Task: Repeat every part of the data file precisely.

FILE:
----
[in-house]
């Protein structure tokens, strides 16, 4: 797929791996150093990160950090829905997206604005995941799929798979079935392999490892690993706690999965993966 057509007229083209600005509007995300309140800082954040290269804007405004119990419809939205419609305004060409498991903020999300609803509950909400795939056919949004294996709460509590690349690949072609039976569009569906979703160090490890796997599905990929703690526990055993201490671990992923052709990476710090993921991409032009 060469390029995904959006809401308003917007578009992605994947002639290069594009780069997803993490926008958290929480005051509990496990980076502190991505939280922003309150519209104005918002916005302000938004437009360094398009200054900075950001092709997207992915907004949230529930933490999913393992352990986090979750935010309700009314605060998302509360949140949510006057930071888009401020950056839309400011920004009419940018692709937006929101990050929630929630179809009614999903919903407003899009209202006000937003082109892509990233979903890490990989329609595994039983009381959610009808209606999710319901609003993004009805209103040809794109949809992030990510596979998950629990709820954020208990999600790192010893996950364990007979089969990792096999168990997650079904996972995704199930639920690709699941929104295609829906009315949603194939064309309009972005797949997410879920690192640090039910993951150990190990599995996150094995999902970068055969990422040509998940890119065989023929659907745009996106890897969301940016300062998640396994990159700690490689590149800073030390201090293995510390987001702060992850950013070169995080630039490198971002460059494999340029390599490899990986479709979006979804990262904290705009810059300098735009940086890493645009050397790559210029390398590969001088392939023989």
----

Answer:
[in-house]
């Protein structure tokens, strides 16, 4: 797929791996150093990160950090829905997206604005995941799929798979079935392999490892690993706690999965993966 057509007229083209600005509007995300309140800082954040290269804007405004119990419809939205419609305004060409498991903020999300609803509950909400795939056919949004294996709460509590690349690949072609039976569009569906979703160090490890796997599905990929703690526990055993201490671990992923052709990476710090993921991409032009 060469390029995904959006809401308003917007578009992605994947002639290069594009780069997803993490926008958290929480005051509990496990980076502190991505939280922003309150519209104005918002916005302000938004437009360094398009200054900075950001092709997207992915907004949230529930933490999913393992352990986090979750935010309700009314605060998302509360949140949510006057930071888009401020950056839309400011920004009419940018692709937006929101990050929630929630179809009614999903919903407003899009209202006000937003082109892509990233979903890490990989329609595994039983009381959610009808209606999710319901609003993004009805209103040809794109949809992030990510596979998950629990709820954020208990999600790192010893996950364990007979089969990792096999168990997650079904996972995704199930639920690709699941929104295609829906009315949603194939064309309009972005797949997410879920690192640090039910993951150990190990599995996150094995999902970068055969990422040509998940890119065989023929659907745009996106890897969301940016300062998640396994990159700690490689590149800073030390201090293995510390987001702060992850950013070169995080630039490198971002460059494999340029390599490899990986479709979006979804990262904290705009810059300098735009940086890493645009050397790559210029390398590969001088392939023989």